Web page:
Wednesday, February 08, 2023

She Came from the Woods, Starring William Sadler

"Good" people are usually bad in horror, like “Goodey” Brown in “Young Goodman Brown.” Nurse Agatha Good is even worse. She is dead, but not dead enough, especially after the foolish teen counselors at Camp Briarbrook raise her malevolent spirit during their season-ending party. That kind of “Bloody Mary” business never ends well. It ends really badly in Erik Bloomquist’s She Came from the Woods, which opens this Friday.

Years ago, Heather McAlister was a camper at her father Gilbert’s camp, when the camp nurse, Agatha Good, did some rather terrible things to the kids, including Heather. Old Man McAlister thought he had fixed Nurse Good permanently, but the legend of Agatha and her possession of the kids persisted, handed down from camper to camper. Every year, Heather’s slacker son Peter tries to invoke Good during their annual closing night blowout. This time around, Peter has them sweeten the deal with a little needle stick—wounds for Nurse Good to tend to—which she does in her horrifying way.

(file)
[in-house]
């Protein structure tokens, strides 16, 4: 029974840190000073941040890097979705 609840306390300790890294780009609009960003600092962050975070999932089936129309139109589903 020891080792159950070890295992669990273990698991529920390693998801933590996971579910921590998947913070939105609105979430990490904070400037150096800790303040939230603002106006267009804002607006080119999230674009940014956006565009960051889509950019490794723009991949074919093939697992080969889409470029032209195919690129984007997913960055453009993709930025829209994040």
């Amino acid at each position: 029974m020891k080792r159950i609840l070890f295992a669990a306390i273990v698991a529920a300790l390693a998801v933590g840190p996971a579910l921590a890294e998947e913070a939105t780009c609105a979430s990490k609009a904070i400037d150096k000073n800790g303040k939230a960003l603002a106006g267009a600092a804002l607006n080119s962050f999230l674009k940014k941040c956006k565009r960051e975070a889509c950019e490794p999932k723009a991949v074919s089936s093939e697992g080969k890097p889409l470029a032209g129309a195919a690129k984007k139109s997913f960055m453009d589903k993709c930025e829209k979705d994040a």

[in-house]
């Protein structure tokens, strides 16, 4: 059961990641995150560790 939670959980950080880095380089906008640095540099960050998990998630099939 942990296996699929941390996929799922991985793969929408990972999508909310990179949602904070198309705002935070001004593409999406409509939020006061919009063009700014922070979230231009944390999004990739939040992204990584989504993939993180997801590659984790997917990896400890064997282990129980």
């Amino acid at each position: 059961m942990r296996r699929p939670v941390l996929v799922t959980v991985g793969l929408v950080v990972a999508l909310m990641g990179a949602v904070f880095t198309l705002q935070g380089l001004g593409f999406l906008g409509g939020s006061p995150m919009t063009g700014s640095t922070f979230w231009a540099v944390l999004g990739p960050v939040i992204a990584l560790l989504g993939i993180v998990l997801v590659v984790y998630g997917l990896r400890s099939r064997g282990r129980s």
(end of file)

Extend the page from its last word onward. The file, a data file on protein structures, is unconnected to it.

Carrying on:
The basic idea of
Came from the Woods is not entirely unprecedented, but the execution is definitely energetic. The press copy might also be over-selling it as a “horror comedy,” but a lot of the dialogue, especially that of the rowdy counselors, has a snappy Kevin Williamson-esque edge. In fact, Dylan, the borderline delinquent counselor is spectacularly awful and loathsome, like the horror film equivalent of a Seinfeld character.

Bloomquist and his co-screenwriter brother Carson Bloomquist start by somewhat zigging instead of zagging by making their camp-bound horror yarn supernatural in nature, rather than focused on a slasher. They continue adding small but clever wrinkles to the tale of undead witchery and zombie-like possession, which keeps the film fresh.

Of course, the Bloomquists have a not-so secret weapon in William Sadler, who is terrific as grizzled old Grandpa McAlister. Sadler is not as recognized as a horror legend as he should be, but he has an impressive record, elevating films like
Tales from the Crypt: Demon Knight, VFW, The Grudge, and Living Among Us, among others. In Woods, he shows off his tough guy attitude, as well as his Middle American family man sides.

Despite its escalating body count,
Woods celebrates the resiliency of families, in its own lethal, chaotic fashion. Most importantly, it is fun, in a dark, wouldn’t-want-to-be-there kind of way. Easily recommended for horror fans, She Came from the Woods opens Friday (2/10) at the Regal E-Walk.